Distressed Ginger Jeans

The start of autumn always means new jeans.  Jeans are the real work horses in my winter wardrobe and even though I work 5 days a week and they only get worn for casual Friday, they are still the most worn item of clothing in my wardrobe.  The Levis copies I made in August 2016 have been worn now for 44 days in the last 16 months, since I started keeping records with Stylebook.  The black pair of Ginger Jeans I made last year have been worn for 27 days and are still in really tidy condition.  I can't say the same for my Levis copies though so it was time for a replacement.

Since making my last pair of blue jeans I have watched Angela Wolf's Sewing Designer Jeans course on Craftsy so this time round I wanted to have a go at distressing using her tutorial.  To do this, I used a very fine sandpaper and after I had stitched and ironed each seam and before the top stitching went on I sanded each seam.  It was a very time consuming process and turned all my fingers blue in the process but I am really happy with the results.  I wanted a naturally worn looking distressing and I think that is exactly what I have ended up with.

The fabric I used is a piece I bought at Spotlight last year.  I was a little disappointed to see after I had cut my jeans out that the fabric had a permanent line folded into it from storage but since I was beyond the point of no return I had to just live with it.  It is a little annoying but hopefully not noticeable unless pointed out.  The pockets are all made using a piece of patchwork cotton from my scraps bin.

I made the usual changes to my Ginger Jeans pattern.  I scooped out the crotch on the back for a low seat, did a knock kneed adjustment and a sway back adjustment on both the yoke and the waistband.  This time I also cut a size 10 and rather than use the high waist version of the skinnys, I used the lower waist stove pipe version and narrowed the legs to the same as the skinny version.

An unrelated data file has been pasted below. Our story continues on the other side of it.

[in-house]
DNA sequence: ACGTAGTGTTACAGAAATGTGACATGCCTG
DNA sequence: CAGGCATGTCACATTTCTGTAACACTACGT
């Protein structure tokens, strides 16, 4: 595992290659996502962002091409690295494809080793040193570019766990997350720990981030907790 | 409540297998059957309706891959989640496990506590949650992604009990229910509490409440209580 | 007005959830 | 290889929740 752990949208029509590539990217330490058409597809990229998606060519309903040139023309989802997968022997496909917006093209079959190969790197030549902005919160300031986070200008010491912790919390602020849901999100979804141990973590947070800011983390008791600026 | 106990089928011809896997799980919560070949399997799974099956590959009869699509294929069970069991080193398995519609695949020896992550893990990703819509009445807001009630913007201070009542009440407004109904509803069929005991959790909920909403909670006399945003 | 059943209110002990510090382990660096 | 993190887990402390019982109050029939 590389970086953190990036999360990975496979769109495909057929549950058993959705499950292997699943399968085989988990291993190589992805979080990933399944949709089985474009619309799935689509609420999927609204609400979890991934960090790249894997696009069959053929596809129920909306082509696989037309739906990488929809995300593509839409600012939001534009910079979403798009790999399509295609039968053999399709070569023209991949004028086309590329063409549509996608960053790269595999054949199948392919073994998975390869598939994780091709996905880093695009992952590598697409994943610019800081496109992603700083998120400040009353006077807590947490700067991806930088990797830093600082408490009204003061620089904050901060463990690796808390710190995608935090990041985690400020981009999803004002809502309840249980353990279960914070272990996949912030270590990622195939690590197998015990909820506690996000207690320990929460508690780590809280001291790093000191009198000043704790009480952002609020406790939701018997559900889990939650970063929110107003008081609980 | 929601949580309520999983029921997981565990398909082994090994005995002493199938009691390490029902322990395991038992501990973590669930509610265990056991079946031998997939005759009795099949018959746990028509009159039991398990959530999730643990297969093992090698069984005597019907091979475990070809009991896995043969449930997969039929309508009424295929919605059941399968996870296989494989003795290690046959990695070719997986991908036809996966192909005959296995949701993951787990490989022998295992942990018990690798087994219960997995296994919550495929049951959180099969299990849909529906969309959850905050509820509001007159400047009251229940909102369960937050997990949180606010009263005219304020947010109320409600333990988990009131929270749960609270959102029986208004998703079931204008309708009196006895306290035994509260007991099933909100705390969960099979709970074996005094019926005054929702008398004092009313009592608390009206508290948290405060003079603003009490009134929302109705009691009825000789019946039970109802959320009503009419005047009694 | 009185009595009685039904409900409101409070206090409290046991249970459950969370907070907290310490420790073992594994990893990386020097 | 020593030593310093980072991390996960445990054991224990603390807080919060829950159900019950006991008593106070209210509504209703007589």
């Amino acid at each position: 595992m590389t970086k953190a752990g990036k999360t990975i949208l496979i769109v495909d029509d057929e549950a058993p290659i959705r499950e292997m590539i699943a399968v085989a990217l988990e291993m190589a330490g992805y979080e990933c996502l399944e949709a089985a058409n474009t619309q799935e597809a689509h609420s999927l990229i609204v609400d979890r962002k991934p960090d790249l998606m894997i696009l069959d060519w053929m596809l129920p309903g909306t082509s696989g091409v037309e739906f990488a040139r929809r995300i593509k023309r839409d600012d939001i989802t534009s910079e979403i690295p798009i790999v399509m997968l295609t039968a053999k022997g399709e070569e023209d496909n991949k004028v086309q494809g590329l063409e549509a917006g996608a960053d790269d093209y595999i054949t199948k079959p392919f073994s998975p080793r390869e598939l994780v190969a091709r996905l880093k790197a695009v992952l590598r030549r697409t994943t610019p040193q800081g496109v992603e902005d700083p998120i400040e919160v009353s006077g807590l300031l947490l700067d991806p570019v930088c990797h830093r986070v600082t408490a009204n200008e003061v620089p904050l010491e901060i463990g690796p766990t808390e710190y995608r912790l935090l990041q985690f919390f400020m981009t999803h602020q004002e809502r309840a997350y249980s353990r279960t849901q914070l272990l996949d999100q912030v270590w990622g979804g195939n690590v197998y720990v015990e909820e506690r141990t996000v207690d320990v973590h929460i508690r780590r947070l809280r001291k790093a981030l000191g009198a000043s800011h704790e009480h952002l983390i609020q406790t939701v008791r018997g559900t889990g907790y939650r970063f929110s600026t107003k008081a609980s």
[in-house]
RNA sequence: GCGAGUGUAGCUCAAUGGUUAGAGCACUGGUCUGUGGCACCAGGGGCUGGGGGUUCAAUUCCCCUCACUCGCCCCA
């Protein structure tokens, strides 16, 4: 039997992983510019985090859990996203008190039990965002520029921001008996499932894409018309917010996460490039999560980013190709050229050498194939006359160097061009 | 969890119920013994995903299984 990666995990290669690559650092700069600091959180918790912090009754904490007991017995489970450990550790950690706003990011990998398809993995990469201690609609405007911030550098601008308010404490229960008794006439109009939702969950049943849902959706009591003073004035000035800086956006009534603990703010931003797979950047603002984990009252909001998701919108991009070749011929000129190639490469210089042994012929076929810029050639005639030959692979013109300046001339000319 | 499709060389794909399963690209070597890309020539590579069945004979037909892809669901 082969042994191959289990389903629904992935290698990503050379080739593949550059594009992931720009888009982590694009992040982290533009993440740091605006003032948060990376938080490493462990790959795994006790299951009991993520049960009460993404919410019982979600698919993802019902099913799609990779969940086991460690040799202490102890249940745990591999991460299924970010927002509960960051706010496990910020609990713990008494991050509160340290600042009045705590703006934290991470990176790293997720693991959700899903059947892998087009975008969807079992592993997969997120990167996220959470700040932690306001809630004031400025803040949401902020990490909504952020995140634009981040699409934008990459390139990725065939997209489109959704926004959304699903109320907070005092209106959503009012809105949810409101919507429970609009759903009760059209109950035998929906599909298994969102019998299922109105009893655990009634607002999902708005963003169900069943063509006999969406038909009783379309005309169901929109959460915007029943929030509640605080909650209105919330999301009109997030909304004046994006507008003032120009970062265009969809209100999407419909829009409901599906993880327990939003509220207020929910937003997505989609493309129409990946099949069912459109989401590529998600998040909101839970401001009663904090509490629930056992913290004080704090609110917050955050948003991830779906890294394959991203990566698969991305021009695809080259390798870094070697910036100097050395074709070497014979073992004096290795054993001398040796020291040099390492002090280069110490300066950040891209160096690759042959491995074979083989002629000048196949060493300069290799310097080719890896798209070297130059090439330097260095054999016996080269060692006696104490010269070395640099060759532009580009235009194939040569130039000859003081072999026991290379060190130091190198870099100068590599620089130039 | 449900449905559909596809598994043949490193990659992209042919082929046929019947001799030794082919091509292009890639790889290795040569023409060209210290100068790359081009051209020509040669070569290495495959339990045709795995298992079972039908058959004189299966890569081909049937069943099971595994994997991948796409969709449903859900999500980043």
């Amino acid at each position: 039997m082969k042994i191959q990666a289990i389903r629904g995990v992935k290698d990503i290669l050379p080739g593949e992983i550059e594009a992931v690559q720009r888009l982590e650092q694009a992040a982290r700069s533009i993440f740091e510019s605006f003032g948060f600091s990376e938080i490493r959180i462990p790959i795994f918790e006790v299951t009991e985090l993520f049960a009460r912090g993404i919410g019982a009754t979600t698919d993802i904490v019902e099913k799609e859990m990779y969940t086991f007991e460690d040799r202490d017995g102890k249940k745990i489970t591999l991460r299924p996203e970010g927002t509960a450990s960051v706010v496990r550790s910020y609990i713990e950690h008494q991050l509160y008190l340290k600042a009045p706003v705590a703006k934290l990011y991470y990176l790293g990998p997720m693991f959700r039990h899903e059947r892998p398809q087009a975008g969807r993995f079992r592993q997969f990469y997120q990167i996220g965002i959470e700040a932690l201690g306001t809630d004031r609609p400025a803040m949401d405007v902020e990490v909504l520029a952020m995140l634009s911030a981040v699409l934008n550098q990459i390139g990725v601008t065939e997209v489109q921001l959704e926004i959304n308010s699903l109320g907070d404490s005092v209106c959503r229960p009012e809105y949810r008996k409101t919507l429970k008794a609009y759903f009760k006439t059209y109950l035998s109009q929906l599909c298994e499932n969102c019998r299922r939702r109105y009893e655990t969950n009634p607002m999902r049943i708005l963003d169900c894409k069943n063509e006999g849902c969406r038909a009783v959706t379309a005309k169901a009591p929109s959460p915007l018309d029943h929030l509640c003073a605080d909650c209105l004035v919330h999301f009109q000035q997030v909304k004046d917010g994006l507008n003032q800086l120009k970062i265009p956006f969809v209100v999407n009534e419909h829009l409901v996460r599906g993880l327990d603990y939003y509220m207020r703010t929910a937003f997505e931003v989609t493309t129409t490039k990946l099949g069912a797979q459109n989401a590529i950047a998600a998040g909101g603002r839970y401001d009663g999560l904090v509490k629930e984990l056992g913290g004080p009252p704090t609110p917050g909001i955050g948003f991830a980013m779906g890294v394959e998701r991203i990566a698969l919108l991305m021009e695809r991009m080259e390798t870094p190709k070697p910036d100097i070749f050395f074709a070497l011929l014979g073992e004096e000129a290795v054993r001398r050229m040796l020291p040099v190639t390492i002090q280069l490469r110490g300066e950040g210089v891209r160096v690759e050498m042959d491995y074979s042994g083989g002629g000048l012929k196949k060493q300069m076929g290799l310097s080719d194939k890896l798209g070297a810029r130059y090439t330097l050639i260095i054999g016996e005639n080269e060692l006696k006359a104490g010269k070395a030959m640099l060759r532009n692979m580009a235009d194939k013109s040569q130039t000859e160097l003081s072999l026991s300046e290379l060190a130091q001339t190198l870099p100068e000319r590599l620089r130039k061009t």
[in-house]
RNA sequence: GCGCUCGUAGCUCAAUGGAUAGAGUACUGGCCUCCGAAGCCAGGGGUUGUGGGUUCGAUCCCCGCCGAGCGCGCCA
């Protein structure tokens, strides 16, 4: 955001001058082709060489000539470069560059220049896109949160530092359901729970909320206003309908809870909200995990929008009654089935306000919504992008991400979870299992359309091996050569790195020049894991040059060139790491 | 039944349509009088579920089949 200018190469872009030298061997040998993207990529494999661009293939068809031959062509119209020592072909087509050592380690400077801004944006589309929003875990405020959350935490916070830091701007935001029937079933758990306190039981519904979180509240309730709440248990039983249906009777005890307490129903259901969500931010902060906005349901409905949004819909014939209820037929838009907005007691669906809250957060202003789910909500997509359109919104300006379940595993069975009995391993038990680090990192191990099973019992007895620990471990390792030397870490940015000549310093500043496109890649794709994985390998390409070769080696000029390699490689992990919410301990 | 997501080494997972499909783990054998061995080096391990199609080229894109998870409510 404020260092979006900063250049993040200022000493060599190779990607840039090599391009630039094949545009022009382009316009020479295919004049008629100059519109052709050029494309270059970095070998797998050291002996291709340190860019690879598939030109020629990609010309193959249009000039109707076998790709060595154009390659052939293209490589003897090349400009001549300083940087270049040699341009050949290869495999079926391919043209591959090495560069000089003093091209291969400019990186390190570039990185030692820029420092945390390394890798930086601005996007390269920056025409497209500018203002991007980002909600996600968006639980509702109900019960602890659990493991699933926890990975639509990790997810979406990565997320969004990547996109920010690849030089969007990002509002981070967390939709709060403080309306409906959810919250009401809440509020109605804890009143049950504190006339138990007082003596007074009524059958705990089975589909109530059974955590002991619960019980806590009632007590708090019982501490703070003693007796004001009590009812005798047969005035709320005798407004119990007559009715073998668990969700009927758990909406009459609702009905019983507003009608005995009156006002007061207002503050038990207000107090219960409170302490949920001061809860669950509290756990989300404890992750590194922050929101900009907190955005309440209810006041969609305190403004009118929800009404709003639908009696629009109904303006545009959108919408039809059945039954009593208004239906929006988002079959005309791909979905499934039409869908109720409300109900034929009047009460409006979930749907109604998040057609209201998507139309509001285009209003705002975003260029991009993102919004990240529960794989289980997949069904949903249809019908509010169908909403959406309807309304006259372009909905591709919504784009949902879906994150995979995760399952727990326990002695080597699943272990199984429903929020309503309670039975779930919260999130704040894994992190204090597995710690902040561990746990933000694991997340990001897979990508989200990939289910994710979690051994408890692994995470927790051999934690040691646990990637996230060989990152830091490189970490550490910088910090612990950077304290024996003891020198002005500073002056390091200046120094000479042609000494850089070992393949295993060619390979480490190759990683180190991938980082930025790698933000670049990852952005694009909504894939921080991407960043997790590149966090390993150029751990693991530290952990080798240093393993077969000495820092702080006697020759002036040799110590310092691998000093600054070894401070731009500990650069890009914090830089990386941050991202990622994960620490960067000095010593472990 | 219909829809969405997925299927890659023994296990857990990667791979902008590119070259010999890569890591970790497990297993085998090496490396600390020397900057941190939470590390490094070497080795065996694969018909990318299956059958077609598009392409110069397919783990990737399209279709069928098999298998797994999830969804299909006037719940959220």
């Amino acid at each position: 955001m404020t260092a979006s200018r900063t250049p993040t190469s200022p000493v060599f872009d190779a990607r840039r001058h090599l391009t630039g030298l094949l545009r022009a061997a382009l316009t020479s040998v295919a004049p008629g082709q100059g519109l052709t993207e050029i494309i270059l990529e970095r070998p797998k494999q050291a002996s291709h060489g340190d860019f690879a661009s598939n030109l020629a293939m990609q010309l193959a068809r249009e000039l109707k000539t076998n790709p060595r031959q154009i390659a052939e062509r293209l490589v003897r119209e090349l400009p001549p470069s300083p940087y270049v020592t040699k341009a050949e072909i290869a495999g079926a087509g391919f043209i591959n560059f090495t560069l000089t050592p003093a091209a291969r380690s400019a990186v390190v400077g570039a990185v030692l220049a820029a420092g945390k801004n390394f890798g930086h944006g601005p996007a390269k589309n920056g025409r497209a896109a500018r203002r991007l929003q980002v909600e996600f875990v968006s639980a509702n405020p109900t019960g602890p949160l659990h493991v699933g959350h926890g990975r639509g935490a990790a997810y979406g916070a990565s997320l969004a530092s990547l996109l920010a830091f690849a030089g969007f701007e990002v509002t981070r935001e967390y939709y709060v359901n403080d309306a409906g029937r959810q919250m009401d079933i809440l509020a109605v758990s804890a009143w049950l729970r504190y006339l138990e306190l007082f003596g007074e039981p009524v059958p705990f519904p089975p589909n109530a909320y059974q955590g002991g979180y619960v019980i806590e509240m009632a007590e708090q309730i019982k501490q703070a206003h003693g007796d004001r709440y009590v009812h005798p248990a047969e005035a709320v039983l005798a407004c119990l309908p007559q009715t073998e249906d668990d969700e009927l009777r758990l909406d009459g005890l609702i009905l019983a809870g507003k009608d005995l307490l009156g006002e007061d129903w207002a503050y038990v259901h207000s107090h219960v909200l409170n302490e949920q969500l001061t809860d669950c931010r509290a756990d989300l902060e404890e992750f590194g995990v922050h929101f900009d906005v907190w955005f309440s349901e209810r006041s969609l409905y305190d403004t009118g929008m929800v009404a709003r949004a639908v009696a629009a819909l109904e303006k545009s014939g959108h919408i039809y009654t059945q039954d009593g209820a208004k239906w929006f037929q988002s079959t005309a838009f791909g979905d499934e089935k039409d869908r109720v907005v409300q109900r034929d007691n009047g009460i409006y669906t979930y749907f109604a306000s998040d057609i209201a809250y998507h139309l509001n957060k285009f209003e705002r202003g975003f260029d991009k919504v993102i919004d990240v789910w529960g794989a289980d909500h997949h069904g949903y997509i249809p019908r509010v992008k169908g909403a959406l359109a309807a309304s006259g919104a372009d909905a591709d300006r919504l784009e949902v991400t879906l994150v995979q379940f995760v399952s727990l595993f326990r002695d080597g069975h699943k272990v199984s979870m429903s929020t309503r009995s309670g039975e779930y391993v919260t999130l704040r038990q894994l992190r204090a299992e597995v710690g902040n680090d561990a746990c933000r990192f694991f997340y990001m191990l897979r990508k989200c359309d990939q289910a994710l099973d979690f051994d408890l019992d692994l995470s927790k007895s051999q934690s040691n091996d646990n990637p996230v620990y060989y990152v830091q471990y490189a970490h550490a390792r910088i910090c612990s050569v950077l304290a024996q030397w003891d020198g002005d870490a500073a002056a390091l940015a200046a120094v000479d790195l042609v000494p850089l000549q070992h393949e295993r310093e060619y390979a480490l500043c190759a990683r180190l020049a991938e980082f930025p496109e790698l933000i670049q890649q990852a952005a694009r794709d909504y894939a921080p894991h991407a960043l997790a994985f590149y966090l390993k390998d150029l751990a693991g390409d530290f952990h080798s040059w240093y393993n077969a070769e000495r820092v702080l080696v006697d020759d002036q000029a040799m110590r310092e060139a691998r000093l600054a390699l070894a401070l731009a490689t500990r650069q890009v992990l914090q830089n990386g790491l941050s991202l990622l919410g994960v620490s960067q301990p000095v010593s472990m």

I am really pleased that I went up to a size 10 because I didn't have to increase the rise or add extra fabric to the side seam to account for any difference in stretch in the fabric.  I just cut my fabric to the pattern width instead of adding extra as I have in the past.  There was a lot less fitting in this pair which is definitely a bonus. 

I have found in the past that even though I use interfacing in both pieces of my waistband, I do find that over time they tend to stretch out.  I have cut the waistband on the straight grain to try and combat this with mixed results, but this time round I added twill tape to the top of the waistband after stitching it and so far this has worked perfectly and even after close to 10 wears I don't need to wear a belt.  I will definitely be doing this again.  To finish my jeans off I used the button rivets and thread I bought from Aliexpress.


  1. That twill tape tick is brilliant. I just thought it was my body changing and moving , so always have to wear a belt with my jeans. Not that I would wear jeans without a belt really.

    I distress everything I make from denim, even if it is just a little bit, I think it just adds that uniqueness and gives it that true denim look that we are so use to with RTW now.

    1. It is a little time consuming but so worth it!


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